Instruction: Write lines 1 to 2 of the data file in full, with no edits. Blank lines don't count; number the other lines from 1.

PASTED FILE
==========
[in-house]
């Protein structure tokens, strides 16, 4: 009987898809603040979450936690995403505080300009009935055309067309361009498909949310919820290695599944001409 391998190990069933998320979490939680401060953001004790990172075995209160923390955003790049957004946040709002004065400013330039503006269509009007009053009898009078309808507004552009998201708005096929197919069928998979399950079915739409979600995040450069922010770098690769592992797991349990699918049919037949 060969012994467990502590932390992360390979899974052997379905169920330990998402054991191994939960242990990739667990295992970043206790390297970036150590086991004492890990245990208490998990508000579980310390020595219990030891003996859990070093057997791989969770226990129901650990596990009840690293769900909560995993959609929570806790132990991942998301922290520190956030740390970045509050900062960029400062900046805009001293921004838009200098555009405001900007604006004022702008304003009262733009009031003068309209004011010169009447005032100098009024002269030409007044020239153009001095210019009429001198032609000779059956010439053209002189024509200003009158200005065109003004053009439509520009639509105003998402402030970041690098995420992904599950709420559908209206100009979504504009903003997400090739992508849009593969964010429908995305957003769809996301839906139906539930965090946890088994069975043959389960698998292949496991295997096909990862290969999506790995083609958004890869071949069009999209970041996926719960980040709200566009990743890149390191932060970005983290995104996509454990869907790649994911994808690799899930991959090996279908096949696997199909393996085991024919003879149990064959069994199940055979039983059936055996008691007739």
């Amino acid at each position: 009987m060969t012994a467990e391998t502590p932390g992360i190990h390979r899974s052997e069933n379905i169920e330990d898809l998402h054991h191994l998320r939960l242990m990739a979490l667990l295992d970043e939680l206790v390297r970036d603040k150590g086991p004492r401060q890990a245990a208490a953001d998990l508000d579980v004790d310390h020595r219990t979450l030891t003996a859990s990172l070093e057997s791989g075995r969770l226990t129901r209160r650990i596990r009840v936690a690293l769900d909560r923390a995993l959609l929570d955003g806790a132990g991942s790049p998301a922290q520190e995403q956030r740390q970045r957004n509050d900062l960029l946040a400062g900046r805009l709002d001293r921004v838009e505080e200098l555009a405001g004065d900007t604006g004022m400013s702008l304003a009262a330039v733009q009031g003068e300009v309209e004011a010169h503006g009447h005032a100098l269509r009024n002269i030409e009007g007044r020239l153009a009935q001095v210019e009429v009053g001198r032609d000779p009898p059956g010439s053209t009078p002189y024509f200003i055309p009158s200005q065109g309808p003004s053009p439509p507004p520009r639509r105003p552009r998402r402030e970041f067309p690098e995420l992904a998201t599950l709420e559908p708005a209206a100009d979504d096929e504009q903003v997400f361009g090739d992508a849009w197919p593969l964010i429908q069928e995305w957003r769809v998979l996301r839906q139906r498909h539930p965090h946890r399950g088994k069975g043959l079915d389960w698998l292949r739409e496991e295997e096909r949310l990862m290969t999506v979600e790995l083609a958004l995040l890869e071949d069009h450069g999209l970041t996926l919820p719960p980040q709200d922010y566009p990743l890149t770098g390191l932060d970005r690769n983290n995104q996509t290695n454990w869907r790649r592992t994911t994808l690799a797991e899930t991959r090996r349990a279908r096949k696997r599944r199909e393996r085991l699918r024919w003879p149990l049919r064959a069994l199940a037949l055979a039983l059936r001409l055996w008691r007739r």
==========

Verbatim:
[in-house]
């Protein structure tokens, strides 16, 4: 009987898809603040979450936690995403505080300009009935055309067309361009498909949310919820290695599944001409 391998190990069933998320979490939680401060953001004790990172075995209160923390955003790049957004946040709002004065400013330039503006269509009007009053009898009078309808507004552009998201708005096929197919069928998979399950079915739409979600995040450069922010770098690769592992797991349990699918049919037949 060969012994467990502590932390992360390979899974052997379905169920330990998402054991191994939960242990990739667990295992970043206790390297970036150590086991004492890990245990208490998990508000579980310390020595219990030891003996859990070093057997791989969770226990129901650990596990009840690293769900909560995993959609929570806790132990991942998301922290520190956030740390970045509050900062960029400062900046805009001293921004838009200098555009405001900007604006004022702008304003009262733009009031003068309209004011010169009447005032100098009024002269030409007044020239153009001095210019009429001198032609000779059956010439053209002189024509200003009158200005065109003004053009439509520009639509105003998402402030970041690098995420992904599950709420559908209206100009979504504009903003997400090739992508849009593969964010429908995305957003769809996301839906139906539930965090946890088994069975043959389960698998292949496991295997096909990862290969999506790995083609958004890869071949069009999209970041996926719960980040709200566009990743890149390191932060970005983290995104996509454990869907790649994911994808690799899930991959090996279908096949696997199909393996085991024919003879149990064959069994199940055979039983059936055996008691007739």